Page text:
University of Iowa Libraries drops 820 subscriptions

'These cost increases are simply not sustainable'

The Pentacrest on the campus of the University of Iowa including the Old Capitol Building (center), Macbride Hall (top l
The Pentacrest on the campus of the University of Iowa including the Old Capitol Building (center), Macbride Hall (top left), Jessup Hall (bottom left), Schaeffer Hall (top right), and MacLean Hall (bottom right) in an aerial photograph. (The Gazette/file photo)

IOWA CITY — In light of soaring price hikes for scholarly journal, database, and e-book access — along with tightening budgets and limited campus resources — University of Iowa Libraries has identified 820 subscriptions to cancel, saving the department about $600,000.

UI Libraries this month unveiled the list of journal, database, and e-book subscriptions officials have decided to discontinue or cancel as early as July 1 following a campuswide discussion and data analysis of subscription cost, use, and benefit.

The UI Libraries strategy — based on each discipline’s number of journal and database subscriptions, available funding for those resources, and cancellation restrictions — was to cut subscription spending proportionately by 10 percent in the basic sciences, engineering, and health sciences; 7 percent in social sciences; and 5 percent in the humanities.

Disciplines hit the hardest include English, with more than 100 titles on the cancellation list; music, slated to lose 50-plus titles; and medicine, exceeding 40 planned cancellations.

Specific titles on the dropped list include the Princeton University Library Chronicle; Sky and Telescope; Psychiatry; Education Week; Columbia Journalism Review; and the World Bank E-Library, a government database.

UI also is dropping subscriptions to Penthouse and Cosmopolitan — identified as “print journals” within a “general” category — and nearly 30 print or electronic journals under the “health and human physiology” label, like Runner’s World, Golf Digest, Bicycling, and Amateur Wrestling News.

Subscription savings won’t be realized until the new budget year, which starts July 1. UI Libraries — excluding the Law Library, which wasn’t included in the reduction process — spent $12 million on subscriptions in the 2018 budget year, down from $12.1 million in 2017 and $12.7 million in 2016.


The university as a whole has struggled of late to absorb state funding cuts — after lawmakers slashed support for the Board of Regents by more than $43 million in the 2017 and 2018 Legislative sessions before restoring $8.3 million of that in 2019 and now $12 million for the 2020 budget year.

In response to the state’s disinvestment, UI administrators halted construction for five months; froze faculty pay for six months; eliminated some centers, programs, and scholarships; and increased tuition. But UI Libraries asserts its need to drop subscriptions is more about the soaring prices.

“This cancellation project is necessary because subscription price increases far outpace budget increases,” according to a UI Libraries FAQ on the cuts.

Scholarly publishing companies have been upping prices 5 percent to 7 percent a year — amounting to a 521 percent increase in subscription costs for libraries since 1986. Meanwhile, the UI budget for materials has remained largely unchanged for the last three years.

“Such an environment diminishes our purchasing power, and these cost increases are simply not sustainable,” according to UI Libraries.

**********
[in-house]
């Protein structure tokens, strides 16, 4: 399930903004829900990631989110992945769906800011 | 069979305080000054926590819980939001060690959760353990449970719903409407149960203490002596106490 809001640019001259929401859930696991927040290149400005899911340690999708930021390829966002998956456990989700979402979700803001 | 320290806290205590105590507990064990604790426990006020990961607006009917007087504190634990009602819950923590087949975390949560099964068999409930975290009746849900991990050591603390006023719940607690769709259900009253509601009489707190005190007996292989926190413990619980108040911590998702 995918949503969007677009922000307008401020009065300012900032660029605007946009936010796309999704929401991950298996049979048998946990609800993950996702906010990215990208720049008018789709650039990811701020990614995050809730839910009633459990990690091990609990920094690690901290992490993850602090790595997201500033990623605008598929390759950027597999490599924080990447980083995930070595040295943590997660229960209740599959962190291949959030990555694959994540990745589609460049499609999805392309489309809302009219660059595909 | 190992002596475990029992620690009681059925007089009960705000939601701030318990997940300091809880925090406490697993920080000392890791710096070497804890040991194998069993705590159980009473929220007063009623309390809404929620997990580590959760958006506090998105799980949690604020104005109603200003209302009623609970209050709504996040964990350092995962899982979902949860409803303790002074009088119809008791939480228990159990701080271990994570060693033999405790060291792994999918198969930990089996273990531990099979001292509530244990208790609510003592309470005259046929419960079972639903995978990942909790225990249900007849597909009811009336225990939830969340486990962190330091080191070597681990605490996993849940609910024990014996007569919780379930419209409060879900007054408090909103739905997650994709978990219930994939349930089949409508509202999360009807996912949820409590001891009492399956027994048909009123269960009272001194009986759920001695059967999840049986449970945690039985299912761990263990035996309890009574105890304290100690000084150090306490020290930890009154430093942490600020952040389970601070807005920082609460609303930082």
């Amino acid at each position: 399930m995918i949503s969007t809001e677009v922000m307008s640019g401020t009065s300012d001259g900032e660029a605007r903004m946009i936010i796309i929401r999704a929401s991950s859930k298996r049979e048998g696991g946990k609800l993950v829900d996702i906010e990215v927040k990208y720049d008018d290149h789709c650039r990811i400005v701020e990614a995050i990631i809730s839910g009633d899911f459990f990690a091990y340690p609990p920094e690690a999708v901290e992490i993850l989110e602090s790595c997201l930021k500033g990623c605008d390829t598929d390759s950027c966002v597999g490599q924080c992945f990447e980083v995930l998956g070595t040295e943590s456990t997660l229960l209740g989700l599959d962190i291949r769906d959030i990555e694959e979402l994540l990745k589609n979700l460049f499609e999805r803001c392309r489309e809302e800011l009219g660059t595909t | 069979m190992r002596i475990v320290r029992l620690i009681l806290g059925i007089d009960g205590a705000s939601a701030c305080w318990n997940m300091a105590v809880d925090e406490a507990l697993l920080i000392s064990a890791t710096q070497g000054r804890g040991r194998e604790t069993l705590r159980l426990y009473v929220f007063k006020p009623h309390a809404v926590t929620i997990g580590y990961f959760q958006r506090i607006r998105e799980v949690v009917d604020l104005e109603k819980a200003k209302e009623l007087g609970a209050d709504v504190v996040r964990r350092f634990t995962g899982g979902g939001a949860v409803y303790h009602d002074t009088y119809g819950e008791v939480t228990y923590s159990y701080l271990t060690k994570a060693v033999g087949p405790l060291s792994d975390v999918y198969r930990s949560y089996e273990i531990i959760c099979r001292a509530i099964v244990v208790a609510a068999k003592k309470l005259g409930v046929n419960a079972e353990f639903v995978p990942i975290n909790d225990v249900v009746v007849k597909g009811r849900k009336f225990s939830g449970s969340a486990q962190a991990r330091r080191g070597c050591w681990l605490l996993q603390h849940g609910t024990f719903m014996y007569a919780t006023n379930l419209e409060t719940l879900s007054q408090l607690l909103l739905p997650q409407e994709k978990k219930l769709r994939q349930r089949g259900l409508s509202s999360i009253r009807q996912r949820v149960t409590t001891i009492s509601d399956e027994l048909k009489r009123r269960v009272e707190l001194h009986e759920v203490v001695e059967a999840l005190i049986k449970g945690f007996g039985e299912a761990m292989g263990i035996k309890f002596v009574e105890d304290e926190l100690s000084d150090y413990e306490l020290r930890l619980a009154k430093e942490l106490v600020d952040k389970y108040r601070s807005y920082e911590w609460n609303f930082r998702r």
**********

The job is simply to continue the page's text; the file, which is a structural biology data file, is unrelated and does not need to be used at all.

Other university libraries nationally have taken similar steps in addressing the rising costs, according to UI officials, who pointed to the universities of California-Berkeley, Missouri, Maryland, and Alaska as research institutions canceling subscriptions.

“It is likely to be a recurring feature of the landscape for the indefinite future as long as publishers’ prices continue to rise at rates beyond the general rate of inflation,” according to UI Libraries, which highlighted past and ongoing efforts to increases in the cost of resources.

When the university in October announced plans to trim $600,000 in subscriptions, it solicited campuswide feedback that produced 510 survey responses along with email responses from some faculty and graduate students.


During a Faculty Senate discussion on the issue in December, one professor praised UI Libraries for its “transparent and collaborative process,” noting it “exemplifies the spirit of shared governance,” according to the meeting minutes.

Others at that meeting noted research faculty — like those at Iowa — create the content from which many of the journal publishers profit, and they asked how to change the inflationary trajectory. UI Library officials cited efforts around “open access,” which supports the Internet’s potential to make information free to everyone and not just those with access to costly journals.

“Open access efforts focus on making scholarly information accessible to everyone, regardless of their affiliation with well-resourced institutions,” UI associate librarian Linda Walton told The Gazette via email. “This enables information-based decision making on the part of consumers and also enhances international research collaborations.”

UI Libraries helps to identify open-access publishing models allowing researchers to share their work widely at little to no cost, while also maintaining a publicly accessible online library — Iowa Research Online.

Administrators encouraged faculty to use that repository, and Walton said UI librarians offer consultations and workshops on publishing, journal contracts, licensing, and open access.

“In the future, open access publishing will probably be implemented to a greater degree than it is now,” Walton said. “Progress will most likely be determined by market pressures and government actions on a global scale.”

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